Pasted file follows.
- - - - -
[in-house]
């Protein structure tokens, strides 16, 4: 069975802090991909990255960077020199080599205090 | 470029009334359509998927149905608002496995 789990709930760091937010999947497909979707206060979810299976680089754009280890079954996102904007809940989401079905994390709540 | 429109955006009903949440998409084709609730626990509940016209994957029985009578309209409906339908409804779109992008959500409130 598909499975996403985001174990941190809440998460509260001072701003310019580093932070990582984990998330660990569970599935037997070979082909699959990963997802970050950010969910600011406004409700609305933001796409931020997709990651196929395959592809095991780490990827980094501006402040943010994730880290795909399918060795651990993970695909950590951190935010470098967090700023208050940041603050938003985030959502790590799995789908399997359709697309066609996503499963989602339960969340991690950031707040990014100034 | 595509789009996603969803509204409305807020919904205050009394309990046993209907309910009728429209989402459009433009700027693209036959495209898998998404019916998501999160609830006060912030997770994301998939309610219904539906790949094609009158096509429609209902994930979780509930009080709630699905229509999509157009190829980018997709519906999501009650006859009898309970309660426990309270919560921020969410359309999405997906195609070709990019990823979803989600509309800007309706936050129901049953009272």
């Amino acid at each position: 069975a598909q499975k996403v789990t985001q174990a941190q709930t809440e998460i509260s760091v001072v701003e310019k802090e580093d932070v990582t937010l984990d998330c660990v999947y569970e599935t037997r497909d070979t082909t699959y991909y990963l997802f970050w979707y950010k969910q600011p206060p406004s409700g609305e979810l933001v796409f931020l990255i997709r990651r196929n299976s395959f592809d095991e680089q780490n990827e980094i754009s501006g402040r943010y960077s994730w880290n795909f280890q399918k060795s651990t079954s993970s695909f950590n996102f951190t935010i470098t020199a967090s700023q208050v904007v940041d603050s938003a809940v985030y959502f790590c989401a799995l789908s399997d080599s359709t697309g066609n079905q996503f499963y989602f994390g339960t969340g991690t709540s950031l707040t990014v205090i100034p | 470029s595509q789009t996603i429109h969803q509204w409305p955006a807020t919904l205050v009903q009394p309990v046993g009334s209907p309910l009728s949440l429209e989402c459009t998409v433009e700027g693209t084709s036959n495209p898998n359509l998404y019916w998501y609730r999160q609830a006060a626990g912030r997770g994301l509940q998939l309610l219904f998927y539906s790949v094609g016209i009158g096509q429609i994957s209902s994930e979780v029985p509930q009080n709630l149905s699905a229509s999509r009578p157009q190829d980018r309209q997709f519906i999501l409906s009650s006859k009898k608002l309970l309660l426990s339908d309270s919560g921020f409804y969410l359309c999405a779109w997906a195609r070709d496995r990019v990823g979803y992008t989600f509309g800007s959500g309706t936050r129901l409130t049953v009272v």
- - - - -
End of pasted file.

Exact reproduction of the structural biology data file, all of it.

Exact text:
[in-house]
């Protein structure tokens, strides 16, 4: 069975802090991909990255960077020199080599205090 | 470029009334359509998927149905608002496995 789990709930760091937010999947497909979707206060979810299976680089754009280890079954996102904007809940989401079905994390709540 | 429109955006009903949440998409084709609730626990509940016209994957029985009578309209409906339908409804779109992008959500409130 598909499975996403985001174990941190809440998460509260001072701003310019580093932070990582984990998330660990569970599935037997070979082909699959990963997802970050950010969910600011406004409700609305933001796409931020997709990651196929395959592809095991780490990827980094501006402040943010994730880290795909399918060795651990993970695909950590951190935010470098967090700023208050940041603050938003985030959502790590799995789908399997359709697309066609996503499963989602339960969340991690950031707040990014100034 | 595509789009996603969803509204409305807020919904205050009394309990046993209907309910009728429209989402459009433009700027693209036959495209898998998404019916998501999160609830006060912030997770994301998939309610219904539906790949094609009158096509429609209902994930979780509930009080709630699905229509999509157009190829980018997709519906999501009650006859009898309970309660426990309270919560921020969410359309999405997906195609070709990019990823979803989600509309800007309706936050129901049953009272």
């Amino acid at each position: 069975a598909q499975k996403v789990t985001q174990a941190q709930t809440e998460i509260s760091v001072v701003e310019k802090e580093d932070v990582t937010l984990d998330c660990v999947y569970e599935t037997r497909d070979t082909t699959y991909y990963l997802f970050w979707y950010k969910q600011p206060p406004s409700g609305e979810l933001v796409f931020l990255i997709r990651r196929n299976s395959f592809d095991e680089q780490n990827e980094i754009s501006g402040r943010y960077s994730w880290n795909f280890q399918k060795s651990t079954s993970s695909f950590n996102f951190t935010i470098t020199a967090s700023q208050v904007v940041d603050s938003a809940v985030y959502f790590c989401a799995l789908s399997d080599s359709t697309g066609n079905q996503f499963y989602f994390g339960t969340g991690t709540s950031l707040t990014v205090i100034p | 470029s595509q789009t996603i429109h969803q509204w409305p955006a807020t919904l205050v009903q009394p309990v046993g009334s209907p309910l009728s949440l429209e989402c459009t998409v433009e700027g693209t084709s036959n495209p898998n359509l998404y019916w998501y609730r999160q609830a006060a626990g912030r997770g994301l509940q998939l309610l219904f998927y539906s790949v094609g016209i009158g096509q429609i994957s209902s994930e979780v029985p509930q009080n709630l149905s699905a229509s999509r009578p157009q190829d980018r309209q997709f519906i999501l409906s009650s006859k009898k608002l309970l309660l426990s339908d309270s919560g921020f409804y969410l359309c999405a779109w997906a195609r070709d496995r990019v990823g979803y992008t989600f509309g800007s959500g309706t936050r129901l409130t049953v009272v």